I’d imagine the columns have already been written, saved under “Fire Lovie” on the laptop computers of David Haugh, Rick Telander and Steve Rosenbloom. They contain the phrases that have filled beat pages and blog posts since 2004: poor clock management, wasted timeouts, poor talent recognition, little accountability, offensive incoherence…etc. I’m sure a few of the finest in Chicago sports media thought those columns might have to wait another year (or two) until they found the Monday morning eyes of commuting businessmen, circling the Loop, wondering what went wrong the previous day on the lakefront.
If the Chicago Bears lose to the Washington Redskins Sunday, favored again, at home again, in front of a hostile crowd, the building anticipation of the 2010 season may become nothing more than waiting out the inconsistent and oft-disappointing tenure of Lovie Smith. I say “oft-disappointing” because to call the tenure entirely disappointing would be unfair to a coach with two division titles and a Super Bowl appearance. (For entirely disappointing see: Wannstedt, Dave.)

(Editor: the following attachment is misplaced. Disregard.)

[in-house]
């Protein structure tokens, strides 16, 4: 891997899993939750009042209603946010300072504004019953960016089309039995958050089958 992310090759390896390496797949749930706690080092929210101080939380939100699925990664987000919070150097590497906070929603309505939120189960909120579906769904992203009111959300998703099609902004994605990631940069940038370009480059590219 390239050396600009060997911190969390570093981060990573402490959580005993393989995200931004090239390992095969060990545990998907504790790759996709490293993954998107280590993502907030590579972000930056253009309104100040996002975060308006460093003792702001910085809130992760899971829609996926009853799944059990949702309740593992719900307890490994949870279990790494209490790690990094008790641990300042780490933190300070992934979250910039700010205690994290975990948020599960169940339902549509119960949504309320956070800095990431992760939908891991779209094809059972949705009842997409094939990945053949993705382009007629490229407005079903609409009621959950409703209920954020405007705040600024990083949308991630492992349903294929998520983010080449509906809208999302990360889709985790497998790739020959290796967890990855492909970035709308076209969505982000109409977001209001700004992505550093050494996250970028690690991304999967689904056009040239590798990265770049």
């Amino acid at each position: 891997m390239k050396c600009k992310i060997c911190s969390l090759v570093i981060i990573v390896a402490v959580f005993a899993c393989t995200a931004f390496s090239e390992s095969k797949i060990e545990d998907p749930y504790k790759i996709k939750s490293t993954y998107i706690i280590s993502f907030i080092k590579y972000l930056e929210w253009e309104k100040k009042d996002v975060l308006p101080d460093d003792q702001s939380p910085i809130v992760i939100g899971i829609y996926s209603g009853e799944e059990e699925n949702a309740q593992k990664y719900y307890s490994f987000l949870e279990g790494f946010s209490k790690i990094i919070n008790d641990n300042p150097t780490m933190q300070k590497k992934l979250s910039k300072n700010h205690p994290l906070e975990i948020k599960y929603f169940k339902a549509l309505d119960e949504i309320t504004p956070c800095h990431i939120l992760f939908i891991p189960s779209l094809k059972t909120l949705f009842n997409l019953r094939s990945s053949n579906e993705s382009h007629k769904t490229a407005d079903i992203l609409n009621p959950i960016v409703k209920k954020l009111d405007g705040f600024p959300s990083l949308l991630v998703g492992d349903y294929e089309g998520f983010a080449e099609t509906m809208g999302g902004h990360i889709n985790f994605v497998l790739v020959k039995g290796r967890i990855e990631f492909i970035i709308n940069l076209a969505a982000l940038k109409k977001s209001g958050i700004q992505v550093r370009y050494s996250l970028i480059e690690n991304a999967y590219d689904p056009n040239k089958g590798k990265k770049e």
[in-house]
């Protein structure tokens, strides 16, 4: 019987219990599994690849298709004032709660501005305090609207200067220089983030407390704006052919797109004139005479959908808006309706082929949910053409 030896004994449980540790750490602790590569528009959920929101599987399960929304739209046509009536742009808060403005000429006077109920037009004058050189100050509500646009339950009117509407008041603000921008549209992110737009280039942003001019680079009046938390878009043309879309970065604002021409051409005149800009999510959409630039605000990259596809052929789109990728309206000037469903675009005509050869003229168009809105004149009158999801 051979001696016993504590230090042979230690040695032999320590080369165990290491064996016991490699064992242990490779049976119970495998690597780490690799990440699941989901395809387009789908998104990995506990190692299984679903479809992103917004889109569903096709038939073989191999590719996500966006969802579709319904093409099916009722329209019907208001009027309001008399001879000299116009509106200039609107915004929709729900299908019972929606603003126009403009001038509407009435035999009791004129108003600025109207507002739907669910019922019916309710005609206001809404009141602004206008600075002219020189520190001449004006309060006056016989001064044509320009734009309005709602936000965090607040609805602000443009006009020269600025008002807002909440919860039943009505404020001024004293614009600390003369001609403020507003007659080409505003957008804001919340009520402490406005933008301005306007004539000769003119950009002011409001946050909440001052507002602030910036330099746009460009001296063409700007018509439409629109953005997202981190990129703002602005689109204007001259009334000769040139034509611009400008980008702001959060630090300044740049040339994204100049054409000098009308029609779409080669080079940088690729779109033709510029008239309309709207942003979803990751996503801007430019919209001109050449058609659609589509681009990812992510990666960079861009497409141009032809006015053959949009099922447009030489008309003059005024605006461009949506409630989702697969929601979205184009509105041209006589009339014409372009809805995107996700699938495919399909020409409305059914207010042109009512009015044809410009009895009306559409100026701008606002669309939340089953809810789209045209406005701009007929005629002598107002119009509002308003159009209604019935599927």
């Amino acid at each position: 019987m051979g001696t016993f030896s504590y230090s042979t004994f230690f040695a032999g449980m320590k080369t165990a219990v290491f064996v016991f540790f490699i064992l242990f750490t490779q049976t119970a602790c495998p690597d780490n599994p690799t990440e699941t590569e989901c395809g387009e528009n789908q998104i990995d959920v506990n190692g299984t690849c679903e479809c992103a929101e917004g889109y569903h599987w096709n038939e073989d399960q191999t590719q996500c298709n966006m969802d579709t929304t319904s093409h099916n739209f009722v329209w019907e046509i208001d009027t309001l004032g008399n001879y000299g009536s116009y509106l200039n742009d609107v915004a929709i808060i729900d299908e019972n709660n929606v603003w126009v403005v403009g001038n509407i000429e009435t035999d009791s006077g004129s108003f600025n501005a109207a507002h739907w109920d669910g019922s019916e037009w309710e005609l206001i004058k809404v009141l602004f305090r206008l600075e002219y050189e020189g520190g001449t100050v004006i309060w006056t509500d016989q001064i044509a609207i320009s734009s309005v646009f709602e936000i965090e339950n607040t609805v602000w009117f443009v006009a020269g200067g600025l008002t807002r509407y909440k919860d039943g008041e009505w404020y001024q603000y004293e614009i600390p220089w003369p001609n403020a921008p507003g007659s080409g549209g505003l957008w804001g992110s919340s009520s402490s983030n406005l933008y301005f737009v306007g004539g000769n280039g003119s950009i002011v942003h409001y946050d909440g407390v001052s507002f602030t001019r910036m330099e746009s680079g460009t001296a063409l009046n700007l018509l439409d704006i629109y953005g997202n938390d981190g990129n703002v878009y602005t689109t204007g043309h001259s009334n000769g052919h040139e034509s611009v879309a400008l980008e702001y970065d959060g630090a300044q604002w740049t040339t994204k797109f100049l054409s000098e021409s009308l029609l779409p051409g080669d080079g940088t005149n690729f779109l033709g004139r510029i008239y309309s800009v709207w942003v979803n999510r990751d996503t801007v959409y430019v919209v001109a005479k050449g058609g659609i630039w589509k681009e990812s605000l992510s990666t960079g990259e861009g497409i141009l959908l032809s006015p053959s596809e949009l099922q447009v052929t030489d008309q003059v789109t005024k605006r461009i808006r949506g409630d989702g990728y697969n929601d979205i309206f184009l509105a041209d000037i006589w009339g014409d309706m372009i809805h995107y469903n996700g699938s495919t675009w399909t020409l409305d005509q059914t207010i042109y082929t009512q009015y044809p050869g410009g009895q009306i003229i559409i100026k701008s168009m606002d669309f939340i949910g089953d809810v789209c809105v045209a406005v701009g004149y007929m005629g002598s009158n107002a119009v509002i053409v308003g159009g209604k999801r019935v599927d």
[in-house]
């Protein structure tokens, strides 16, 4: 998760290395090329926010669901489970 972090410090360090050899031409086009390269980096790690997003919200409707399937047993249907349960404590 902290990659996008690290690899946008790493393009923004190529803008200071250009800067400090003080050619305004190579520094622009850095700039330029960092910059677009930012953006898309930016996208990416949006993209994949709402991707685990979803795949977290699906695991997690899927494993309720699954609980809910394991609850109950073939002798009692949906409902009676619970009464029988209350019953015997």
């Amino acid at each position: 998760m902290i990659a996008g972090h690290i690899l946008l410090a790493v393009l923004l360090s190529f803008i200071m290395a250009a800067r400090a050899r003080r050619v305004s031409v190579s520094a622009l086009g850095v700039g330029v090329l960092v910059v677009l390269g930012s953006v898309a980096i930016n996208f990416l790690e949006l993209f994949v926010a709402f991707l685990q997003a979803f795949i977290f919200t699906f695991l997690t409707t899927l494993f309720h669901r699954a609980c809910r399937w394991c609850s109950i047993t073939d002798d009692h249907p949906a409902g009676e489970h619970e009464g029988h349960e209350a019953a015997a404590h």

A loss would send the Bears to 4-3 and send them into a fourteen-day hiatus from playing football. When you lose going into a bye week, especially in Chicago, everything gets scrutinized. A loss would mean the Bears, quite frankly, are just holding onto a buoy in the ocean, waiting for the shark known as the Minnesota Vikings to chew off their lower halves. (The Vikings have lifeless eyes, black eyes, like a doll’s eyes.)
A win might not be reason to book an early-February hotel room in Dallas but it would be serious reason for joy. 5-2 and a bye week before a de facto home game against the Buffalo Bills in Toronto? That has to be 6-2. And that means ten wins is only a .500 second half away. When people call games “must wins” they are usually wrong. In this case, it’s 100% accurate. The Bears must beat the Redskins Sunday. The remainder of the 2010 campaign and the head coach’s future may very well depend on it.